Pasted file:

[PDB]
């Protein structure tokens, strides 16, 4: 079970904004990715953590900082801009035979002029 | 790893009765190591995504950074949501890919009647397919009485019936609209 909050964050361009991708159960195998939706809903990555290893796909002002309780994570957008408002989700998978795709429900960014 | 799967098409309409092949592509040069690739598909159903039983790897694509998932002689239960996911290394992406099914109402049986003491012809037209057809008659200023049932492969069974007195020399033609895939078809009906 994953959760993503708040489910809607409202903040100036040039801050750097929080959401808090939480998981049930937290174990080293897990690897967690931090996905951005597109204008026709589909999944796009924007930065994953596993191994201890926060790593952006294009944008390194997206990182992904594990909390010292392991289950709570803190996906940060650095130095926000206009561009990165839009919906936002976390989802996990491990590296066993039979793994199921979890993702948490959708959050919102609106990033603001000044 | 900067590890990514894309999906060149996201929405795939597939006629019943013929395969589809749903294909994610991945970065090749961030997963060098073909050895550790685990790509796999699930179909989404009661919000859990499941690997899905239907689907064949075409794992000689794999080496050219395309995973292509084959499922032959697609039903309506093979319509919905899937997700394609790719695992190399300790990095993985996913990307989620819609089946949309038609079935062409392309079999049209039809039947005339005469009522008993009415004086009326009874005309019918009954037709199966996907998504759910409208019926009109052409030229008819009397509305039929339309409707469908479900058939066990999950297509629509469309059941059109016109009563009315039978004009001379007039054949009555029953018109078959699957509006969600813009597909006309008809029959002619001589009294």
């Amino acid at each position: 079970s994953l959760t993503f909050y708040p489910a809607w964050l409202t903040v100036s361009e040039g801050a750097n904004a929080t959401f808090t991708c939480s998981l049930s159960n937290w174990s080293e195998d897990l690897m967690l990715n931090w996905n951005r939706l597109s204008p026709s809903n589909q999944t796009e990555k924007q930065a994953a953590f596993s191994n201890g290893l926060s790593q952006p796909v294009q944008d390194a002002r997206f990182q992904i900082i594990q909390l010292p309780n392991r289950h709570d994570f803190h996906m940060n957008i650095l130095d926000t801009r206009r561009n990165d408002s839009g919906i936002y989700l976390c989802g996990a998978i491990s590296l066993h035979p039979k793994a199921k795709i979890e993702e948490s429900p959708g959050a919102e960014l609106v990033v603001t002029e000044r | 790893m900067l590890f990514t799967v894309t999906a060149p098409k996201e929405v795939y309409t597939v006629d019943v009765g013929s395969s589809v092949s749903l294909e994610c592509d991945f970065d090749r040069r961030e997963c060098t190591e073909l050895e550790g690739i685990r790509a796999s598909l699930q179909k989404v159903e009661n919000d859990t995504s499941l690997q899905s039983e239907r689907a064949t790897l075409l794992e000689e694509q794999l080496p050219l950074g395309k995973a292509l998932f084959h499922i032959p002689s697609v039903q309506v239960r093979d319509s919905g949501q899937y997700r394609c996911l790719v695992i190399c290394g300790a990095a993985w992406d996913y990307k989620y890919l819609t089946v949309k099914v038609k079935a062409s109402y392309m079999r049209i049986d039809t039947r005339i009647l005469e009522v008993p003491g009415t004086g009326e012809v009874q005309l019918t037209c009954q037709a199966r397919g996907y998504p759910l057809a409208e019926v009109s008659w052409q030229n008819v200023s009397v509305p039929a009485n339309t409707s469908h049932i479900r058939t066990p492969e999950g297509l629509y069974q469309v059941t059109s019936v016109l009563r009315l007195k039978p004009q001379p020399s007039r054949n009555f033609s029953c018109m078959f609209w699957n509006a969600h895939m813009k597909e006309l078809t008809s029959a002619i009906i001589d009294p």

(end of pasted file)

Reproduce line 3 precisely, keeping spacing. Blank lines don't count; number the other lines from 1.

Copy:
């Amino acid at each position: 079970s994953l959760t993503f909050y708040p489910a809607w964050l409202t903040v100036s361009e040039g801050a750097n904004a929080t959401f808090t991708c939480s998981l049930s159960n937290w174990s080293e195998d897990l690897m967690l990715n931090w996905n951005r939706l597109s204008p026709s809903n589909q999944t796009e990555k924007q930065a994953a953590f596993s191994n201890g290893l926060s790593q952006p796909v294009q944008d390194a002002r997206f990182q992904i900082i594990q909390l010292p309780n392991r289950h709570d994570f803190h996906m940060n957008i650095l130095d926000t801009r206009r561009n990165d408002s839009g919906i936002y989700l976390c989802g996990a998978i491990s590296l066993h035979p039979k793994a199921k795709i979890e993702e948490s429900p959708g959050a919102e960014l609106v990033v603001t002029e000044r | 790893m900067l590890f990514t799967v894309t999906a060149p098409k996201e929405v795939y309409t597939v006629d019943v009765g013929s395969s589809v092949s749903l294909e994610c592509d991945f970065d090749r040069r961030e997963c060098t190591e073909l050895e550790g690739i685990r790509a796999s598909l699930q179909k989404v159903e009661n919000d859990t995504s499941l690997q899905s039983e239907r689907a064949t790897l075409l794992e000689e694509q794999l080496p050219l950074g395309k995973a292509l998932f084959h499922i032959p002689s697609v039903q309506v239960r093979d319509s919905g949501q899937y997700r394609c996911l790719v695992i190399c290394g300790a990095a993985w992406d996913y990307k989620y890919l819609t089946v949309k099914v038609k079935a062409s109402y392309m079999r049209i049986d039809t039947r005339i009647l005469e009522v008993p003491g009415t004086g009326e012809v009874q005309l019918t037209c009954q037709a199966r397919g996907y998504p759910l057809a409208e019926v009109s008659w052409q030229n008819v200023s009397v509305p039929a009485n339309t409707s469908h049932i479900r058939t066990p492969e999950g297509l629509y069974q469309v059941t059109s019936v016109l009563r009315l007195k039978p004009q001379p020399s007039r054949n009555f033609s029953c018109m078959f609209w699957n509006a969600h895939m813009k597909e006309l078809t008809s029959a002619i009906i001589d009294p």